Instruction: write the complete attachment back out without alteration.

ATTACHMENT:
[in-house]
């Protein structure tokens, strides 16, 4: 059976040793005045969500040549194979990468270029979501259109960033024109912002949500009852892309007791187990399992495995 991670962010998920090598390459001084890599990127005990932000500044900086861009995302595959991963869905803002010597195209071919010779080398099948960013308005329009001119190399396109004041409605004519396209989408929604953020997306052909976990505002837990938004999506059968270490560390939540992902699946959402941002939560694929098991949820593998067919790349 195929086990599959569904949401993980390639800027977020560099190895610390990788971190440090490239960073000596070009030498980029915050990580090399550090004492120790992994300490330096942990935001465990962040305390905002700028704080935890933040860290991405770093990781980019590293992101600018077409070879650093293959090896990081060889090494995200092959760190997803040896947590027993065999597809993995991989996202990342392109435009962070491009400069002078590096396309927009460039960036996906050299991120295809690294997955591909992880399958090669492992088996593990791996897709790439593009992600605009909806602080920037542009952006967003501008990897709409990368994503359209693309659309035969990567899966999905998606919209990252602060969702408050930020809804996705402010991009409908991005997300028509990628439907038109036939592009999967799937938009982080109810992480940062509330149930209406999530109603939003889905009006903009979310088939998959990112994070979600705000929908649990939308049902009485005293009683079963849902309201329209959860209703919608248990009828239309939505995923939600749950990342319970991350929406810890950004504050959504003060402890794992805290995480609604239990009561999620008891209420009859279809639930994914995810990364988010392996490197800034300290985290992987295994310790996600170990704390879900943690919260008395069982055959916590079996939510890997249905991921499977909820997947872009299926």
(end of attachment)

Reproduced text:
[in-house]
């Protein structure tokens, strides 16, 4: 059976040793005045969500040549194979990468270029979501259109960033024109912002949500009852892309007791187990399992495995 991670962010998920090598390459001084890599990127005990932000500044900086861009995302595959991963869905803002010597195209071919010779080398099948960013308005329009001119190399396109004041409605004519396209989408929604953020997306052909976990505002837990938004999506059968270490560390939540992902699946959402941002939560694929098991949820593998067919790349 195929086990599959569904949401993980390639800027977020560099190895610390990788971190440090490239960073000596070009030498980029915050990580090399550090004492120790992994300490330096942990935001465990962040305390905002700028704080935890933040860290991405770093990781980019590293992101600018077409070879650093293959090896990081060889090494995200092959760190997803040896947590027993065999597809993995991989996202990342392109435009962070491009400069002078590096396309927009460039960036996906050299991120295809690294997955591909992880399958090669492992088996593990791996897709790439593009992600605009909806602080920037542009952006967003501008990897709409990368994503359209693309659309035969990567899966999905998606919209990252602060969702408050930020809804996705402010991009409908991005997300028509990628439907038109036939592009999967799937938009982080109810992480940062509330149930209406999530109603939003889905009006903009979310088939998959990112994070979600705000929908649990939308049902009485005293009683079963849902309201329209959860209703919608248990009828239309939505995923939600749950990342319970991350929406810890950004504050959504003060402890794992805290995480609604239990009561999620008891209420009859279809639930994914995810990364988010392996490197800034300290985290992987295994310790996600170990704390879900943690919260008395069982055959916590079996939510890997249905991921499977909820997947872009299926």